It would be very embarrassing if the supreme court felt the need to reopen the case and it's extraordinary, isn't it, that they might have considered something which they gave the parties no opportunity to argue. From time to time judges do their research and they add points, minor points, that have not been considered, but it appears that the decisive point in this case was one that wasn't argued, and that's something which is pretty unusual, and that's what prompted this unexpected intervention from Dinah Rose which took Lord Phillips so much by surprise that he mixed her up with the other counsel, Clare Montgomery.

9.41am: Here is the judgment in full (pdf).

9.34am: Here are the supreme court's reasons for its judgment:


Article 34 (2)(b) of the Treaty on European Union provides that framework decisions are binding on member states as to the result to be achieved but that national authorities may choose the form and method of achieving this. For the reasons given by Lord Mance in his judgment the supreme court is not bound as a matter of European law to interpret Part 1 of the 2003 [Extradition] Act in a manner which accords with the framework decision, but the majority held that the court should do so in this case.

The immediate objective of the framework decision was to create a single system for achieving the surrender of those accused or convicted of serious criminal offences and this required a uniform interpretation of the phrase "judicial authority". There was a strong domestic presumption in favour of interpreting a statute in a way which did not place the United Kingdom in breach of its international obligations.

An earlier draft of the framework decision would have put the question in this appeal beyond doubt, because it stated expressly that a prosecutor was a judicial authority. That statement had been removed in the final version. In considering the background to this change, the majority concluded that the intention had not been to restrict the meaning of judicial authority to a judge. They relied, as an aid to interpretation, on the subsequent practice in the application of the treaty which established the agreement of the parties. Some 11 member states had designated public prosecutors as the competent judicial authority authorised to issue EAWs. Subsequent reviews of the working of the EAW submitted to the European council reported on the issue of the EAWs by prosecutors without adverse comment and on occasion with express approval.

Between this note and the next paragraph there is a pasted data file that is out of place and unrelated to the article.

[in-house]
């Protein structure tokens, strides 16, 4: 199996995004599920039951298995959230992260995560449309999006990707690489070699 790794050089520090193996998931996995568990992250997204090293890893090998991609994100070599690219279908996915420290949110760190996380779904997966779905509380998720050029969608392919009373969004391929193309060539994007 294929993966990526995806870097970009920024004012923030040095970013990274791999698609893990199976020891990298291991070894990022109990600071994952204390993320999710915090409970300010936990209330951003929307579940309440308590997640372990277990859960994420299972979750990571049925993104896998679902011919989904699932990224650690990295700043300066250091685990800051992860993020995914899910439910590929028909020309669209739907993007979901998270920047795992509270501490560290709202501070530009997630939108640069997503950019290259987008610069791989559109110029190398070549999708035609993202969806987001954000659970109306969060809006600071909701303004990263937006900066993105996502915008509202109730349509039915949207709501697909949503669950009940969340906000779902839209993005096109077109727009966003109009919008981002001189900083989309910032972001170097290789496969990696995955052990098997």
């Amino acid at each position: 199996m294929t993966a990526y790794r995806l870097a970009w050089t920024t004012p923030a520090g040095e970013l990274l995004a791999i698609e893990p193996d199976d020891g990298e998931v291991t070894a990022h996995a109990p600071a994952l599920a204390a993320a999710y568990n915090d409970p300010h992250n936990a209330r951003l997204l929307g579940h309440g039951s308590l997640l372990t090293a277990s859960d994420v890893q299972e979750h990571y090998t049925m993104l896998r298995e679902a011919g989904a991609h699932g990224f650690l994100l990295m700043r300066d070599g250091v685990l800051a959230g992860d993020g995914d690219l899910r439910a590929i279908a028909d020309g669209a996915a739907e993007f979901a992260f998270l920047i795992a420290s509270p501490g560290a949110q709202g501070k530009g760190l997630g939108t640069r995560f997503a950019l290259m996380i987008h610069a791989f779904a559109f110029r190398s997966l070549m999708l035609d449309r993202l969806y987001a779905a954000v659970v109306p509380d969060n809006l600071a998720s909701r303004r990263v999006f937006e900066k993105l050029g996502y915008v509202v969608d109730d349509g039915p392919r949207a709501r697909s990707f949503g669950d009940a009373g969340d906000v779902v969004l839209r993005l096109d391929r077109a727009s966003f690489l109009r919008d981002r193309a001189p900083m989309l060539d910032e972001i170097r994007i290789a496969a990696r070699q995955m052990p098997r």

Lord Phillips felt that this conclusion was supported by a number of additional reasons: (1) that the intention to make a radical change to restrict the power to issue EAWs to a judge would have been made express, (2) that the significant safeguard against the improper use of EAWs lay in the preceding process of the issue of the domestic warrant which formed the basis for the EAW, (3) that the reason for the change was rather to widen the scope to cover some existing procedures in member states which did not involve judges or prosecutors and that the draft referred to "competent judicial authority" which envisaged different types of judicial authority involved in the process of executing the warrant.

Lord Dyson preferred not to infer the reasons for the change and did not find the additional reasons persuasive. Lord Walker and Lord Brown also found these reasons less compelling. Lord Kerr relied on the fact that public prosecutors in many of the member states had traditionally issued arrest warrants to secure extradition and a substantial adjustment to administrative practices would have been required.